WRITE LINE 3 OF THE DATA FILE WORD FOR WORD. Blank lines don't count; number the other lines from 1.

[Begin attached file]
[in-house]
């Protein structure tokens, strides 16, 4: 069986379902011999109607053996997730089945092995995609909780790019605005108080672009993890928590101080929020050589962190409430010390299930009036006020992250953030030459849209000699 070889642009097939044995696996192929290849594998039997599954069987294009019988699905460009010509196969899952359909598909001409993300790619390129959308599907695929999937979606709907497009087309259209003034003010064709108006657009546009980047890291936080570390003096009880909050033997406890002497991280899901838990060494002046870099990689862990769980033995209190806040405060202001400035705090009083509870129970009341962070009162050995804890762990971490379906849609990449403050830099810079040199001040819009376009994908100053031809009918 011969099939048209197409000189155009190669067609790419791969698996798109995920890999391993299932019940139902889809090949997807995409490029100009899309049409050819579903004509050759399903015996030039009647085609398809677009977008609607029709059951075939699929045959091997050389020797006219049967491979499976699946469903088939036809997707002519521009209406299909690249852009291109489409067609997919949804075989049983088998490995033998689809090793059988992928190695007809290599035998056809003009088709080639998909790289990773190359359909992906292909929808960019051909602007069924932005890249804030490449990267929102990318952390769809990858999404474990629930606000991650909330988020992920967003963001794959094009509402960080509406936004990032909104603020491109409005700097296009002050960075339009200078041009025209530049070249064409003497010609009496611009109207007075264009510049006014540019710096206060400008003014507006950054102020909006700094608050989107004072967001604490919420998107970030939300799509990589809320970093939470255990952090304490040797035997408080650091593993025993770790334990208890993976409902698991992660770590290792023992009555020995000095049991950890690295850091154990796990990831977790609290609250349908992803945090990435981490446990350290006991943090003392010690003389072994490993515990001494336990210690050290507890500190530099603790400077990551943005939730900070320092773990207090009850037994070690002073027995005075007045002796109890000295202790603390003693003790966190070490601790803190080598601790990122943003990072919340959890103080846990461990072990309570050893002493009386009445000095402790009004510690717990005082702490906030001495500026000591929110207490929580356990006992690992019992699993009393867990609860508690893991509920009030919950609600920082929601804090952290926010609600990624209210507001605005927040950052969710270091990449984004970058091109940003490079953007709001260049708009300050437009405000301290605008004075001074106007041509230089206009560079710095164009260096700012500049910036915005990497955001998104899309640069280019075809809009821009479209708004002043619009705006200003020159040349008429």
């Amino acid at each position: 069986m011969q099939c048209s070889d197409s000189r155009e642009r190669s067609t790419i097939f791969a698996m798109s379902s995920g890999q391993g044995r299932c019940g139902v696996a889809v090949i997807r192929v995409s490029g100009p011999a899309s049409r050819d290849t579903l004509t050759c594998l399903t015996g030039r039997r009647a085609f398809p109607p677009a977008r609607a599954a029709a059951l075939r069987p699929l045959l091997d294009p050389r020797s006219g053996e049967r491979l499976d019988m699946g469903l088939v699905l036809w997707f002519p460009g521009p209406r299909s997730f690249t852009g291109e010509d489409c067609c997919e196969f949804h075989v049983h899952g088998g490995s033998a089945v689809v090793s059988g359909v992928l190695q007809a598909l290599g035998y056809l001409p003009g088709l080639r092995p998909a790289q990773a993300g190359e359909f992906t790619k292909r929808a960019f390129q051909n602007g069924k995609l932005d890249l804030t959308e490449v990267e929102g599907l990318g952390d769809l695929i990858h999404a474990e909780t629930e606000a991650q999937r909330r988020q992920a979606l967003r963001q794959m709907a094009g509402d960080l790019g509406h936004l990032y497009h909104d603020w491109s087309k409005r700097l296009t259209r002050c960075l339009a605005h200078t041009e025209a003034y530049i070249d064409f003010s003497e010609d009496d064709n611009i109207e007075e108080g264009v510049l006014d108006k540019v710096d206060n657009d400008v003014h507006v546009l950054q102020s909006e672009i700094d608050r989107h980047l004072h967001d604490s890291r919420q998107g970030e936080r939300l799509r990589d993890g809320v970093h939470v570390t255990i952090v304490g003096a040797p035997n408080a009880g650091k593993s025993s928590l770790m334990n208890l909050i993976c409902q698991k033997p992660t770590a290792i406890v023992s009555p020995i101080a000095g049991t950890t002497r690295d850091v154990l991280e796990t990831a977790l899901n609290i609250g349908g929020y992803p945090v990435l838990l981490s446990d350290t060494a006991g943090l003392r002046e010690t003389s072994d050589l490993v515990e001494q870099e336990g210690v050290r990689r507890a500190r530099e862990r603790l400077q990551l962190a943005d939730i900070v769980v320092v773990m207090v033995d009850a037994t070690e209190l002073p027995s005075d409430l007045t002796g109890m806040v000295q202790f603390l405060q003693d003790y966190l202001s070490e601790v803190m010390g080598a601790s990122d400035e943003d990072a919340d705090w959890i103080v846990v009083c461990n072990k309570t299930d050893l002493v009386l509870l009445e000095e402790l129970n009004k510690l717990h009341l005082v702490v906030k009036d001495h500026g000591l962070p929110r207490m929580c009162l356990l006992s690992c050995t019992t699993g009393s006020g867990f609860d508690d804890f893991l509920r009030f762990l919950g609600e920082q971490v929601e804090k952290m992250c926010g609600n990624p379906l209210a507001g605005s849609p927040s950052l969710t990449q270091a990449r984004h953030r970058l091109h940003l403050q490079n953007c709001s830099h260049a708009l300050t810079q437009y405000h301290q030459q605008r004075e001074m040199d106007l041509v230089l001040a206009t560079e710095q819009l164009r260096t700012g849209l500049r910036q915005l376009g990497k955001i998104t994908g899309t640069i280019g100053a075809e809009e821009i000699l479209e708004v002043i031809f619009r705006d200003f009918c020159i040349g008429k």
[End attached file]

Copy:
């Amino acid at each position: 069986m011969q099939c048209s070889d197409s000189r155009e642009r190669s067609t790419i097939f791969a698996m798109s379902s995920g890999q391993g044995r299932c019940g139902v696996a889809v090949i997807r192929v995409s490029g100009p011999a899309s049409r050819d290849t579903l004509t050759c594998l399903t015996g030039r039997r009647a085609f398809p109607p677009a977008r609607a599954a029709a059951l075939r069987p699929l045959l091997d294009p050389r020797s006219g053996e049967r491979l499976d019988m699946g469903l088939v699905l036809w997707f002519p460009g521009p209406r299909s997730f690249t852009g291109e010509d489409c067609c997919e196969f949804h075989v049983h899952g088998g490995s033998a089945v689809v090793s059988g359909v992928l190695q007809a598909l290599g035998y056809l001409p003009g088709l080639r092995p998909a790289q990773a993300g190359e359909f992906t790619k292909r929808a960019f390129q051909n602007g069924k995609l932005d890249l804030t959308e490449v990267e929102g599907l990318g952390d769809l695929i990858h999404a474990e909780t629930e606000a991650q999937r909330r988020q992920a979606l967003r963001q794959m709907a094009g509402d960080l790019g509406h936004l990032y497009h909104d603020w491109s087309k409005r700097l296009t259209r002050c960075l339009a605005h200078t041009e025209a003034y530049i070249d064409f003010s003497e010609d009496d064709n611009i109207e007075e108080g264009v510049l006014d108006k540019v710096d206060n657009d400008v003014h507006v546009l950054q102020s909006e672009i700094d608050r989107h980047l004072h967001d604490s890291r919420q998107g970030e936080r939300l799509r990589d993890g809320v970093h939470v570390t255990i952090v304490g003096a040797p035997n408080a009880g650091k593993s025993s928590l770790m334990n208890l909050i993976c409902q698991k033997p992660t770590a290792i406890v023992s009555p020995i101080a000095g049991t950890t002497r690295d850091v154990l991280e796990t990831a977790l899901n609290i609250g349908g929020y992803p945090v990435l838990l981490s446990d350290t060494a006991g943090l003392r002046e010690t003389s072994d050589l490993v515990e001494q870099e336990g210690v050290r990689r507890a500190r530099e862990r603790l400077q990551l962190a943005d939730i900070v769980v320092v773990m207090v033995d009850a037994t070690e209190l002073p027995s005075d409430l007045t002796g109890m806040v000295q202790f603390l405060q003693d003790y966190l202001s070490e601790v803190m010390g080598a601790s990122d400035e943003d990072a919340d705090w959890i103080v846990v009083c461990n072990k309570t299930d050893l002493v009386l509870l009445e000095e402790l129970n009004k510690l717990h009341l005082v702490v906030k009036d001495h500026g000591l962070p929110r207490m929580c009162l356990l006992s690992c050995t019992t699993g009393s006020g867990f609860d508690d804890f893991l509920r009030f762990l919950g609600e920082q971490v929601e804090k952290m992250c926010g609600n990624p379906l209210a507001g605005s849609p927040s950052l969710t990449q270091a990449r984004h953030r970058l091109h940003l403050q490079n953007c709001s830099h260049a708009l300050t810079q437009y405000h301290q030459q605008r004075e001074m040199d106007l041509v230089l001040a206009t560079e710095q819009l164009r260096t700012g849209l500049r910036q915005l376009g990497k955001i998104t994908g899309t640069i280019g100053a075809e809009e821009i000699l479209e708004v002043i031809f619009r705006d200003f009918c020159i040349g008429k």